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24 erthygl ar y dudalen hon

®ir fonbaii Ctirrpsjjoitknf.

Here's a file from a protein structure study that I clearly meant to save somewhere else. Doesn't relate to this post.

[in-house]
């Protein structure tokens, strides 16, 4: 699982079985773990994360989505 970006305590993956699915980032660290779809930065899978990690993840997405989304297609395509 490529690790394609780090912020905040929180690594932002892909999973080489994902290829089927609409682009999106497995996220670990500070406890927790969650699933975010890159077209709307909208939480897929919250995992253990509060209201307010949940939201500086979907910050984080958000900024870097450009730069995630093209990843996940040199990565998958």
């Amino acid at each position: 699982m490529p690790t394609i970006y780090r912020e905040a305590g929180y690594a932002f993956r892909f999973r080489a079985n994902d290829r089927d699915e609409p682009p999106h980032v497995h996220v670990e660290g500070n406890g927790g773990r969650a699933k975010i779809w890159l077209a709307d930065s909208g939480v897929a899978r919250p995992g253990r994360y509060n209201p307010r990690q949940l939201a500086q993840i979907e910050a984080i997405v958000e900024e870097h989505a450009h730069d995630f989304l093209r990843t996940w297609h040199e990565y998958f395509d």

fonbaii Ctirrpsjjoitknf. We deem it right to state that we do not at all times identify ourselves with our Correspondent's opinions.] Whilst the nation was waiting in anxious expecta- tion for impdrtant news from South Africa, a steamer, was making her way over the ocean, by day and by night, bearing a terrible message. Arrived at Madeira the intelligence was flashed over Europe that Eugene Louis Jean Joseph, the only son of the Emperor Napoleon-looked upon ten years ago as the most powerful Sovereign of his time—had been assegaied by savages. The Prince had gone out with a recon. noitring party, who had dismounted and unsaddled, and were unsuspectingly refreshing themselves amid the heat of an African sun, when a few fox-like Zulus, concealed by the long grass, craftily approached, and before their presence was perceived, had time to kill three of the small band of soldiers. Two of these were troopers the third was the Child of France, the only son of his mother, and she was a widow." The sa- vages, as they did their deadly work, swiftly moved away, little dreaming, as they left the stripped and reeking bodies upon the open field, that their momentary act would cause a sensation throughout Europe. Onlyaday or two before, riding out from Mogwechana oamp, with Capt. Harrison, of the Engineers, and other officers, accompained by mounted Basutos, the Prince had a brush at a kraal held by about 60 Zulus, The native cavalry cut away, and the Prince was for some time in danger. On the following day he and others were surrounded and narrowly escaped being cut off. The Prince got clear by jumping his horse over a broad krantz in the veldt. On the 1st of June, however, as all the world now knows, he was not so fortunate, and perished at the hands of a wily and merciless foe. English visitors to Paris, and their name is now legion, never fail to spend a short time in the Hospital des Invalides. Underneath its gilded dome is the grave of the great Napoleon, one of the most splendid shrines ever raised by a nation to the memory of a military coaqueror. You go to the square of the Palais Royal, where omnibuses start for all quarters of the French capital, tell the conductor you wish to see the tomb of Napoleon, and he puts you down at the main entrance to the Invalides, in the Place Vauban. Now, the Invalides answers to some extent to our own Chelsea Hospital, for it is a residence for old and pensioned soldiers; but the associations which sur- round it strike far more deeply into the minds of Frenchmen than any reminiscences of Chelsea Hos- pital could upon the hearts of Englishmen. On 16th of March, 1856, the booming of canaon from the Invalides proclaimed to the people of Paris the fact that a son had been born to the Empress of the French, whose style and title were to be the Prince Imperial. The event was celebrated with extraordinary re- joicings the city was magnificently illuminated; and the Emperor proclaimed an amnesty to a thousand political exiles. At that time his Maj esty was in the front rank of Continental sovereigns; he had, in conjunction with England, just concluded a successful war with Russia, and at that very time the Plenipotentiaries of the great Powers were sitting in Paris and negotiating that Treaty of Peace which was called after the name of the city.,The pen with which the Treaty was signed was mounted in gold and presented to the Empress. Everything locked bright and prosperous with the Empire then, and the hopes of Napoleon for the birth of a son had been realised; thereby, to all human appearance, consolidating the dynasty by securing a direct successor to the throne. That the father should die in exile after a disastrous war, and that the son should be stabbed to death by a savage in South Africa, was a dream which never could have entered into the imagination of man to conceive. Queen Victoria, in immediately telegraphing to the Empress Eugenie as expression of her deepest sym- pathy in the awful trial which has fallen upon the Imperial exile, has again shown how much she can feel for the sorrows of those upon whom great troubles descend. It seems difficult to believe that her Ma- jesty has been reigning over Great Britain nearly twenty years before the Prince Imperial was born all her old counsellors have passed away. It is like re-opening the chapter of a long past age now to read the account of the Queen's Coronation on the 28th June, 1838—now forty-one years ago (a long time to look back on)-when the young sovereign, then only 19 years years of age, went from Backingham Palace to Westminster Abbey, amid the indescribable enthusiasm of the people. Up Constitution Hill, along Piccadilly, through St. James'a-street and Pall Mall, past Charing Cross and down Parliament-street, the cavalcade passed to the venerable cathedral church of St. Peter at Weetminster, between living walls of cheering crowds. The great officers of State, the Archbishop and the other prelates, the choir, the clergy, the multitude itself, have all gone; but the Qaeen remains still the ruler of a mighty empire. When the Dean of Westminster took the crown from the altar, and passed it to the Archbishep, who reverently placed it on the Queen's head, from every part of the crowded edifice there arose the enthusiastic cry, God save the Qaeen I" The peers and peeresses put on their coronets, the bishops their caps, and the kinga-of-arms their crowns; trumpets sounded, drums rolled, and the Tower and Park guns thundered forth a royal salute. It was about a quarter to four in the afternoon when the royal procession passed through the nave at the close of the ceremony; and in returning to the Palace the Queen wore her crown and the royal and noble personages their coronets. Among many foreigners of distinction present, Marshal Soult, the French Ambassador, was particularly noticed and applauded. In the evening the Queen enter- tained a dinner party, and witnessed from the palace the discharge of fireworks in the Green Park. The Duke of Wellington also gave a grand ball at Apaley House. The theatres and nearly all the other places of amusement were, by Her Majesty's command, open gratuitously for the evening. A chronicler of that time assures us that the immense concourse of people which filled London during the day conducted themselves with the greatest order, and no accident of any moment occurred. The report of the Select Committee on Electric Lighting bears testimony to the value of electricity an an illuminating power. The Committee, after refer- ring to the evidence given before them by eminent scientific men, and noticing some of the practical ex- periments already made, arrived at the conclusion that, compared with gas, the economy of the electric light for equal illumination has not been conclusively established. In some oases the electric light had the advantage butifor the ordinary purpose of domestic supply it has not made sufficient progress to enable it to enter into competition with gas. The system of electric lighting is, however, developing with remark. able rapidity, and the Committee are of opinion that upon that development no legislative restrictions should be placed. At the same time extensive establish- ments such as theatres, balls, or workshops re- quire no legislative powers to enable them to generate electricity for their own use. But if under existing statutes, corporations and other local authori- ties have not power to take up streets for the laying down of wires for lighting—a point as to which there is some difference of opinion-ample authority should be given them for that purpose. It is recommended that local bodies should be fully empowered to use the electric light for purposes of public illumination, and that the Legislative should show its willingness, when the demand arises, to give all reasonable powers for the full development of electricity as a source of power and light. According to the conclusions of the com- mittee, the power of supplying the light should rest with the elected representatives of the people who desire the supply—a principle which is the very root and basis of our system of self-government. Economists have frequently asserted that the food supply of Great Britain is unduly and unnecessarily limited owing to the large quantity of waste land which is allowed to go uncultivated year after year. Be this as it may, there are in other directions supplies of food easily obtainable of which we neglect to avail ourselves. An abundant harvest may be gathered from the sea without sowing of seed or care in culti- vation. Fish abound around our coasts; there is a plentiful variety, and their capture is attended by comparatively little difficulty. As articles of food, fish are in high favour, and markets for them are readily to be procured. If they were to be supplied in greater abundance, and could be offered at reasonable prices, they would more frequently appear on the table of the less wealthy classes. Unfortunately, but little attention has been paid to the question of how best to utilise the fish harvest. Even as matters stand, the occupation of a fisherman is at times re- munerative enough; and, with the exercise of but little study, care, and attention might be made even more profitable. In the report of the Inspectors of Fisheries, which has just been issued, it is stated that off the western coasts there are large and productive banks which abound with valuable fish. Amongst these are several kinds which are not generally looked for, and are but little known, but would prove a useful addition to our store of food. The Com- missioners suggest that the question is one well worthy the consideration of the Government, and ask that they shall be tarnished with the means of making the neces- sary investigations. The request is a reasonable one, and there appears such a probability that researches in this direction are likely to prove profitable, that it will in all likelihood be at once complied with. The return of the French Chambers to Paris is an event of great interest in France. When early in 1871, the National Assembly met at Versailles to con- clude a peace with Germany, which ceded Alsace and a considerable portion of Lorraine, Paris had under- gone a four months' siege, and was ill prepared to receive its legislature. The Assembly, remembering how the riaJa. of Parliament had time after time bees invaded by Parisian mobs, decided to fix the aeat of government at Versailles, about twelve miles from the oapital-a distance the traversing of which would cool the courage of the most sanguinary crowd. But the British Parliament might as well meet at Windsor as the French at Versailles; and it is not to be wondered at that the inhabitants of the French capital have never been content with the new arrangement. Precautions will be taken against such attacks of lawless multitudes from Belleville and Montmartre in those Btormy times of revolution, as during the past ninety years have so often visited Paris. The French capital has no such stately building as our own Palace of Westminster for the reception of the country's elected representatives. In London theJtwo chambers sit under one roof, but in Paris the occupation of separate buildings will be necessary. The longest day has passed, without that material improvement in the weather for which we have so long waited. A careful study of the almanacs will show that for some considerable time towards the end of June there is no appreciable difference in the time of the sun's setting in the latitude of London. The dif. ference is to be found in its rising; still there is the solid substantial fact that each week now will find the sun a shorter time above the horizon, and pouring less heat upon the earth. So far as the metropolis was concerned, the longest day was thoroughly autumnal in its character, quite in accord with this strange and broken season. Torrents of rain, a cloud-banked sky, and a howling wind-it was the old story just when the days were at their longest and should be at their hottest and brightest. There has been but little sunshine to bring on the bay har- vest and, as to the wheat, the farmer sees first the blade and then the ear; but the time when after that the full corn in the ear shall gladden his vision seems at present a long way in the distance. It is just twelve months since, in the closing days of June, a wave of tropical heat passed over the land a week or two of it now would be worth millions of money to the agricultural interest.